In Welsh mythology, after a long battle (which the Welsh King Vortigern witnesses) a red dragon defeats a white dragon; Merlin explains to the Vortigern that the red dragon symbolizes the Welsh, and the white dragon symbolizes the Saxons — thus foretelling the ultimate defeat of the English by the Welsh. The draig goch appears on the Welsh national flag.
Celtic Dragons (Irish and Scottish) Bheithir In Celtic Mythology Ben Vair in Scotland takes its name from the Dragon that used to live in a great hollow in the face of a mountain known as Corrie Lia. The dragon was tricked into walking along a pontoon bridge with hidden spikes.
Hungarian dragons (Sárkányok) zomok A great snake living in a swamp, which regularly kills pigs or sheep. A group of shepherds can easily kill them.
sárkánykígyó A giant winged snake, which is in fact a full-grown zomok. It often serves as flying mount of the garabonciás (a kind of magician). The sárkánykígyó rules over storms and bad weather.
sárkány A dragon in human form. Most of them are giants with multiple heads. Their strength is held in their heads. They become gradually weaker as they lose their heads.
In contemporary Hungarian the word sárkány is used to mean all kinds of dragons.
Slavic dragons zmey, zmiy, żmij, змей, or zmaj, or drak, or smok


Smok Wawelski from Sebastian Münster's Cosmographie Universalis, 1544
Similar to the conventional European dragon, but multi-headed. They breathe fire and/or leave fiery wakes as they fly. In Slavic and related tradition, dragons symbolize evil. Specific dragons are often given Turkic names (see Zilant, below), symbolizing the long-standing conflict between the Slavs and Turks. However, in Serbian and Bulgarian folklore, dragons are defenders of the crops in their home regions, fighting against a destructive demon Ala, whom they shoot with lightning.
Armenian dragon Vishap Related to European dragons
Siberian dragon Yilbegan Related to European Turkic and Slavic dragons
Romanian dragons Balaur Balaur are very similar to the Slavic zmey: very large, with fins and multiple heads.
Chuvash dragons Vere Celen Chuvash dragons represent the pre-Islamic mythology of the same region.
Asturian and Leonese dragons Cuélebre In Asturias and León mythology the Cuélebres are giant winged serpents, which live in caves where they guard treasures and kidnapped xanas. They can live for centuries and, when they grow really old, they use their wings to fly. Their breath is poisonous and they often kill cattle to eat. Leonese language term Cuelebre comes from Latin colŭbra, i.e. snake.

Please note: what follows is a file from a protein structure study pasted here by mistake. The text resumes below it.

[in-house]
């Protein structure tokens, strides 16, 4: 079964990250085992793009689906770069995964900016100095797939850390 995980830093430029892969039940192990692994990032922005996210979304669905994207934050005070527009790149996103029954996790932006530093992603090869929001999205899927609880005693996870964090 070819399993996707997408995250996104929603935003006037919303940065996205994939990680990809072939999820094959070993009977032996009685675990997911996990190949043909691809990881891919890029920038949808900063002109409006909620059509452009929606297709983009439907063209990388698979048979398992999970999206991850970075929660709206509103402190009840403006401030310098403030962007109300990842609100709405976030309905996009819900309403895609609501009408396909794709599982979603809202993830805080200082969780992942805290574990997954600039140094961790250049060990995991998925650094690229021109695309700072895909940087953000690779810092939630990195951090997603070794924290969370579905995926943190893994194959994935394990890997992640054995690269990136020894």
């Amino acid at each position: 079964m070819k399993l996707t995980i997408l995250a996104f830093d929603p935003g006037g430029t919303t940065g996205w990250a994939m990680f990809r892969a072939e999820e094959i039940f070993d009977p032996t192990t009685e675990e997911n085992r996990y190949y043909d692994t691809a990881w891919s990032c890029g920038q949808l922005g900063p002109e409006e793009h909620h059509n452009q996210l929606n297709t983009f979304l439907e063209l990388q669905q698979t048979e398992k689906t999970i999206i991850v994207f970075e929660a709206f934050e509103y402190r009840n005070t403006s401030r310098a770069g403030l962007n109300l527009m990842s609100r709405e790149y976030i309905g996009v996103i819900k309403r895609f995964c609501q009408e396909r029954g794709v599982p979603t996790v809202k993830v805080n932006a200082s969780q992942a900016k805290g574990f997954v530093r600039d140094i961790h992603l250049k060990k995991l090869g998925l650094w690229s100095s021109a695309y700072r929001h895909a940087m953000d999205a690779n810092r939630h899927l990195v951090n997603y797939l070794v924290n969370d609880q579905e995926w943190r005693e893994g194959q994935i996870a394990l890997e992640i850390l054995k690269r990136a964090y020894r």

Albanian Dragon Dragua In the Albanian mythology the Draguas have four legs and two bat wings.They have a single horn in their head and they have big ears.They live in the forests and cannot be seen unless they want to be. A Dragua can live up to 100 years and cannot be killed by humans. After the Ottoman invasion, the Draguas became protectors of the highlanders.
Portuguese dragons Coca In Portuguese mythology coca is a female dragon that fights with Saint George. She loses her strength when Saint George cuts off one of her ears.
Greek dragons Drakōn - δράκων
Cadmus fighting the dragon is a legendary story from the Greek lore dating to before ca. 560–550 BC.
Tatar dragons Zilant
Really closer to a wyvern, the Zilant is the symbol of Kazan. Zilant itself is a Russian rendering of Tatar yılan, i.e. snake.
Turkish dragons Ejderha or Evren The Turkish dragon secretes flames from its tail, and there is no mention in any legends of its having wings, or even legs. In fact, most Turkish (and later, Islamic) sources describe dragons as gigantic snakes.
Lithuanian Dragons Drakonas This dragon is more of a hydra with multiple heads, though sometimes they do appear with one head.
Related Posts Plugin for WordPress, Blogger...